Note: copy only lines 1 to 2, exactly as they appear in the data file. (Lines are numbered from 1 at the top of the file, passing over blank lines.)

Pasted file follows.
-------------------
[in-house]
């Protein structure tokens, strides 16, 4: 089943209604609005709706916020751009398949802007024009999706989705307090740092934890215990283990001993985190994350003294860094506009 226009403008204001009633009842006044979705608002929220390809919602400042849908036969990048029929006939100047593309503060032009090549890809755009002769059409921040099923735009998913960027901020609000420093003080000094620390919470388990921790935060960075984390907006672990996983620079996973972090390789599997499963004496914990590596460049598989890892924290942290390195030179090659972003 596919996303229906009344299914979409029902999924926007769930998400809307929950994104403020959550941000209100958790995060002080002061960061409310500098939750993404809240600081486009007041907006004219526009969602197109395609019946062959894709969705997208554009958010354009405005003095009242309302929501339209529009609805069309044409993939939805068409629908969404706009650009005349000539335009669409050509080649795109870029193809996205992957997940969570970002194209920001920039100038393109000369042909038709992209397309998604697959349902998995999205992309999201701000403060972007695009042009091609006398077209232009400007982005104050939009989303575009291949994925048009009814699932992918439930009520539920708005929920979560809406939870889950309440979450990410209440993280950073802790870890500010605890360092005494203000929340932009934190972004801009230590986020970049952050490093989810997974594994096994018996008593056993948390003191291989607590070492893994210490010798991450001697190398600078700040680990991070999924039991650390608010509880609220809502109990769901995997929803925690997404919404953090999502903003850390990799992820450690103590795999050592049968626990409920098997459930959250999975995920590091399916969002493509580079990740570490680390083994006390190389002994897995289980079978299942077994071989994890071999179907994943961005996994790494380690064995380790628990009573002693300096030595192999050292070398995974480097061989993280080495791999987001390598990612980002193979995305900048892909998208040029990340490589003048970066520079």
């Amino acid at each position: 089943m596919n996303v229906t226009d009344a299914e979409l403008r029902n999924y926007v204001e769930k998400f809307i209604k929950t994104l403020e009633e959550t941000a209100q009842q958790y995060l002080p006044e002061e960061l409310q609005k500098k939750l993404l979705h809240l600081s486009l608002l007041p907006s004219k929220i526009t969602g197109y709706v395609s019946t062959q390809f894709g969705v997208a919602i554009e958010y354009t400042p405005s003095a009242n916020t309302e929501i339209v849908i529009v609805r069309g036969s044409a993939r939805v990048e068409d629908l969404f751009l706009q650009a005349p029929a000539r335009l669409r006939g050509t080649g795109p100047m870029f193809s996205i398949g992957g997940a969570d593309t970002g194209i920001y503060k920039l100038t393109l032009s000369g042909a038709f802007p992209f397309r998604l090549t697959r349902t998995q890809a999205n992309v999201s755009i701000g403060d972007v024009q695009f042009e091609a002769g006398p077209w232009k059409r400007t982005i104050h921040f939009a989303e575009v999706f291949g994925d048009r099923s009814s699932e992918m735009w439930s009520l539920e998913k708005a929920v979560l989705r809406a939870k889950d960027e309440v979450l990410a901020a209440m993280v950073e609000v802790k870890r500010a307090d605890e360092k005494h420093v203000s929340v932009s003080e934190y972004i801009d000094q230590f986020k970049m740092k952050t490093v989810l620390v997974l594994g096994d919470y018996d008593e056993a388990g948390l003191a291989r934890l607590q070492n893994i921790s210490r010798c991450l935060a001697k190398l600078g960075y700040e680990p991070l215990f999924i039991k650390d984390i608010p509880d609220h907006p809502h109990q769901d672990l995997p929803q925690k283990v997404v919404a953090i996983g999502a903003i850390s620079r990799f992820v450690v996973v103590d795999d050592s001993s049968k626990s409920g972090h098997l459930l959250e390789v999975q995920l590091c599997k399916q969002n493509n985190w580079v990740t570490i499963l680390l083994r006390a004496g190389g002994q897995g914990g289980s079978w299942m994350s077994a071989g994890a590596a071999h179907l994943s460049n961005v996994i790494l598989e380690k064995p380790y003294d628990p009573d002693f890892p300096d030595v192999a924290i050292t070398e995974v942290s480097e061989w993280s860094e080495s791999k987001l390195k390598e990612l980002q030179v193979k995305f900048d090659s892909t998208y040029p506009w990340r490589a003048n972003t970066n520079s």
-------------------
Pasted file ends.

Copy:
[in-house]
């Protein structure tokens, strides 16, 4: 089943209604609005709706916020751009398949802007024009999706989705307090740092934890215990283990001993985190994350003294860094506009 226009403008204001009633009842006044979705608002929220390809919602400042849908036969990048029929006939100047593309503060032009090549890809755009002769059409921040099923735009998913960027901020609000420093003080000094620390919470388990921790935060960075984390907006672990996983620079996973972090390789599997499963004496914990590596460049598989890892924290942290390195030179090659972003 596919996303229906009344299914979409029902999924926007769930998400809307929950994104403020959550941000209100958790995060002080002061960061409310500098939750993404809240600081486009007041907006004219526009969602197109395609019946062959894709969705997208554009958010354009405005003095009242309302929501339209529009609805069309044409993939939805068409629908969404706009650009005349000539335009669409050509080649795109870029193809996205992957997940969570970002194209920001920039100038393109000369042909038709992209397309998604697959349902998995999205992309999201701000403060972007695009042009091609006398077209232009400007982005104050939009989303575009291949994925048009009814699932992918439930009520539920708005929920979560809406939870889950309440979450990410209440993280950073802790870890500010605890360092005494203000929340932009934190972004801009230590986020970049952050490093989810997974594994096994018996008593056993948390003191291989607590070492893994210490010798991450001697190398600078700040680990991070999924039991650390608010509880609220809502109990769901995997929803925690997404919404953090999502903003850390990799992820450690103590795999050592049968626990409920098997459930959250999975995920590091399916969002493509580079990740570490680390083994006390190389002994897995289980079978299942077994071989994890071999179907994943961005996994790494380690064995380790628990009573002693300096030595192999050292070398995974480097061989993280080495791999987001390598990612980002193979995305900048892909998208040029990340490589003048970066520079």